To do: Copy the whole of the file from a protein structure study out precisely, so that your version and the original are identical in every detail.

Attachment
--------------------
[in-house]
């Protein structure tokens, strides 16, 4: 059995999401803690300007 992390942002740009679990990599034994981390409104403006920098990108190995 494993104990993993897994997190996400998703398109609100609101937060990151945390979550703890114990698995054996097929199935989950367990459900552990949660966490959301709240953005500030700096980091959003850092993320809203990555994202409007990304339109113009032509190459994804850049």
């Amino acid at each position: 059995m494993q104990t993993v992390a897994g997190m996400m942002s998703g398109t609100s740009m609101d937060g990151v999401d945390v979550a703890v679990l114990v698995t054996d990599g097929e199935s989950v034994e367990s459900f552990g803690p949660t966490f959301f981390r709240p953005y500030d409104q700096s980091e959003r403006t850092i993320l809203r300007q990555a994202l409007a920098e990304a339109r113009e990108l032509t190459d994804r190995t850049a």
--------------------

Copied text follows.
[in-house]
């Protein structure tokens, strides 16, 4: 059995999401803690300007 992390942002740009679990990599034994981390409104403006920098990108190995 494993104990993993897994997190996400998703398109609100609101937060990151945390979550703890114990698995054996097929199935989950367990459900552990949660966490959301709240953005500030700096980091959003850092993320809203990555994202409007990304339109113009032509190459994804850049």
């Amino acid at each position: 059995m494993q104990t993993v992390a897994g997190m996400m942002s998703g398109t609100s740009m609101d937060g990151v999401d945390v979550a703890v679990l114990v698995t054996d990599g097929e199935s989950v034994e367990s459900f552990g803690p949660t966490f959301f981390r709240p953005y500030d409104q700096s980091e959003r403006t850092i993320l809203r300007q990555a994202l409007a920098e990304a339109r113009e990108l032509t190459d994804r190995t850049a």